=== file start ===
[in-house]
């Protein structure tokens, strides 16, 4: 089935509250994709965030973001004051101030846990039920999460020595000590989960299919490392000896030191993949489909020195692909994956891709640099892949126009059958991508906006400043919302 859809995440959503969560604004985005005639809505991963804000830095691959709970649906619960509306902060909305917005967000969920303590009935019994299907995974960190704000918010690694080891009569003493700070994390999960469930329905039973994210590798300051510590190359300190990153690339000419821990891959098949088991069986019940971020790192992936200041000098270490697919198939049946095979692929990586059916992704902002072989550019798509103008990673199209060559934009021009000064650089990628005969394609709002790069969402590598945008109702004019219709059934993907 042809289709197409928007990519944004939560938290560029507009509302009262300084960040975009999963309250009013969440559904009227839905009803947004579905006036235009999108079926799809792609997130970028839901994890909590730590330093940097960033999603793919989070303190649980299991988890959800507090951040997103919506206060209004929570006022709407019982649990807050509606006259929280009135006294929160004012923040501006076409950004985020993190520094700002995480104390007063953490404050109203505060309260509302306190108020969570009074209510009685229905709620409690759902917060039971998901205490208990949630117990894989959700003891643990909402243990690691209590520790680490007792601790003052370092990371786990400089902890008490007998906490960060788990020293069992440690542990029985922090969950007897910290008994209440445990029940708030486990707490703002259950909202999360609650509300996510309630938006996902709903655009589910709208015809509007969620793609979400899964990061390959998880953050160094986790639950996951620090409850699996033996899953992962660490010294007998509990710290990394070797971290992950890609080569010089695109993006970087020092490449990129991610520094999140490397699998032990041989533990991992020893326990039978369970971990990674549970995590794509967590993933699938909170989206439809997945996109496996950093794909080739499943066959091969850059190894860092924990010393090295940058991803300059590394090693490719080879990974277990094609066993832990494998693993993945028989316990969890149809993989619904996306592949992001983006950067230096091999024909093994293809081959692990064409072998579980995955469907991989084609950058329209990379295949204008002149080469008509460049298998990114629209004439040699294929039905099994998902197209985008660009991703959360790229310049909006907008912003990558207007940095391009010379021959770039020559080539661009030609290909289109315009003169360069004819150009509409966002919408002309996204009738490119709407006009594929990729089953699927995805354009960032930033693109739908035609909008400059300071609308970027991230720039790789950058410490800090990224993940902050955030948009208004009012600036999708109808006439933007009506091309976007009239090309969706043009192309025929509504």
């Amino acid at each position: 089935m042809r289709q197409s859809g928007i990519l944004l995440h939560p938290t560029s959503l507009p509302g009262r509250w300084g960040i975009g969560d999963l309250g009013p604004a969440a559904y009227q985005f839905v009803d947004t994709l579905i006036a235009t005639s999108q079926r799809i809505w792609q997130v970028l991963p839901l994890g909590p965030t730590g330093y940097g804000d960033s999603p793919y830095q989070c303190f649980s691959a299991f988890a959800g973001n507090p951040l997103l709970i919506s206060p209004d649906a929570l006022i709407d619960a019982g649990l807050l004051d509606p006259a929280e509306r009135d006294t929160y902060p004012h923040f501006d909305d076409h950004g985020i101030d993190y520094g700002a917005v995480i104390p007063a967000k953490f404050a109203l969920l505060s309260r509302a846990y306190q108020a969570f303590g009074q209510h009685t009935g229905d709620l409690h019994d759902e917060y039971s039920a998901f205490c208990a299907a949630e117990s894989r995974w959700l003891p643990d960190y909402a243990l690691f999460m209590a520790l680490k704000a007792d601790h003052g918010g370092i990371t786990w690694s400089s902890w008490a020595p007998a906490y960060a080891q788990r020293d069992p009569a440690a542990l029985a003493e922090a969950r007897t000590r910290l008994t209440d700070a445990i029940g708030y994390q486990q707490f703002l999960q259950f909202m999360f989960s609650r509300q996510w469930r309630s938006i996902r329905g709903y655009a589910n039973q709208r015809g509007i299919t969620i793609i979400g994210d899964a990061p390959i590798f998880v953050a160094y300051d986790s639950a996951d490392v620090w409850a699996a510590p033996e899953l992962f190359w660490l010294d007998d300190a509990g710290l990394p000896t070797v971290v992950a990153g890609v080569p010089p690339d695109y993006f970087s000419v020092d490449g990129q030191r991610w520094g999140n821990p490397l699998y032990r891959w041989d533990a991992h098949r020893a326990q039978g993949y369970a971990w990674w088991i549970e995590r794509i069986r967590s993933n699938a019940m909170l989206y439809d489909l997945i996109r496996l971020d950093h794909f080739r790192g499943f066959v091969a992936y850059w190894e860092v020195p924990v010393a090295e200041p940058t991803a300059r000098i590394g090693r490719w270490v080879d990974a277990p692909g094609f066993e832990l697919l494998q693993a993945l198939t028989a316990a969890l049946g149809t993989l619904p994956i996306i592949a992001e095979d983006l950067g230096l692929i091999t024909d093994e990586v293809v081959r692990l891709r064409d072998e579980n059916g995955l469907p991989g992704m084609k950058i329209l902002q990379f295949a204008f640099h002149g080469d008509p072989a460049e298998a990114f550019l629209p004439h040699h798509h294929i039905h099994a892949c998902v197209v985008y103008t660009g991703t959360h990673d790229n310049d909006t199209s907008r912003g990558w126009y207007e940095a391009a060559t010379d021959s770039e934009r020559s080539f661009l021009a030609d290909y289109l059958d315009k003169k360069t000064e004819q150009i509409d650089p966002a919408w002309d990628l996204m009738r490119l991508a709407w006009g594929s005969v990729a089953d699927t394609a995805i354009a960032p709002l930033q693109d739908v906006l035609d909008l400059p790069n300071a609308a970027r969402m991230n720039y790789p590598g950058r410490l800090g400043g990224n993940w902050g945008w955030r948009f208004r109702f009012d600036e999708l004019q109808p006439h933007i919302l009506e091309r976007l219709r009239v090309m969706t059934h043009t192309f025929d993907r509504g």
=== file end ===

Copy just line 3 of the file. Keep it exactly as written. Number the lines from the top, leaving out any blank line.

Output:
């Amino acid at each position: 089935m042809r289709q197409s859809g928007i990519l944004l995440h939560p938290t560029s959503l507009p509302g009262r509250w300084g960040i975009g969560d999963l309250g009013p604004a969440a559904y009227q985005f839905v009803d947004t994709l579905i006036a235009t005639s999108q079926r799809i809505w792609q997130v970028l991963p839901l994890g909590p965030t730590g330093y940097g804000d960033s999603p793919y830095q989070c303190f649980s691959a299991f988890a959800g973001n507090p951040l997103l709970i919506s206060p209004d649906a929570l006022i709407d619960a019982g649990l807050l004051d509606p006259a929280e509306r009135d006294t929160y902060p004012h923040f501006d909305d076409h950004g985020i101030d993190y520094g700002a917005v995480i104390p007063a967000k953490f404050a109203l969920l505060s309260r509302a846990y306190q108020a969570f303590g009074q209510h009685t009935g229905d709620l409690h019994d759902e917060y039971s039920a998901f205490c208990a299907a949630e117990s894989r995974w959700l003891p643990d960190y909402a243990l690691f999460m209590a520790l680490k704000a007792d601790h003052g918010g370092i990371t786990w690694s400089s902890w008490a020595p007998a906490y960060a080891q788990r020293d069992p009569a440690a542990l029985a003493e922090a969950r007897t000590r910290l008994t209440d700070a445990i029940g708030y994390q486990q707490f703002l999960q259950f909202m999360f989960s609650r509300q996510w469930r309630s938006i996902r329905g709903y655009a589910n039973q709208r015809g509007i299919t969620i793609i979400g994210d899964a990061p390959i590798f998880v953050a160094y300051d986790s639950a996951d490392v620090w409850a699996a510590p033996e899953l992962f190359w660490l010294d007998d300190a509990g710290l990394p000896t070797v971290v992950a990153g890609v080569p010089p690339d695109y993006f970087s000419v020092d490449g990129q030191r991610w520094g999140n821990p490397l699998y032990r891959w041989d533990a991992h098949r020893a326990q039978g993949y369970a971990w990674w088991i549970e995590r794509i069986r967590s993933n699938a019940m909170l989206y439809d489909l997945i996109r496996l971020d950093h794909f080739r790192g499943f066959v091969a992936y850059w190894e860092v020195p924990v010393a090295e200041p940058t991803a300059r000098i590394g090693r490719w270490v080879d990974a277990p692909g094609f066993e832990l697919l494998q693993a993945l198939t028989a316990a969890l049946g149809t993989l619904p994956i996306i592949a992001e095979d983006l950067g230096l692929i091999t024909d093994e990586v293809v081959r692990l891709r064409d072998e579980n059916g995955l469907p991989g992704m084609k950058i329209l902002q990379f295949a204008f640099h002149g080469d008509p072989a460049e298998a990114f550019l629209p004439h040699h798509h294929i039905h099994a892949c998902v197209v985008y103008t660009g991703t959360h990673d790229n310049d909006t199209s907008r912003g990558w126009y207007e940095a391009a060559t010379d021959s770039e934009r020559s080539f661009l021009a030609d290909y289109l059958d315009k003169k360069t000064e004819q150009i509409d650089p966002a919408w002309d990628l996204m009738r490119l991508a709407w006009g594929s005969v990729a089953d699927t394609a995805i354009a960032p709002l930033q693109d739908v906006l035609d909008l400059p790069n300071a609308a970027r969402m991230n720039y790789p590598g950058r410490l800090g400043g990224n993940w902050g945008w955030r948009f208004r109702f009012d600036e999708l004019q109808p006439h933007i919302l009506e091309r976007l219709r009239v090309m969706t059934h043009t192309f025929d993907r509504g």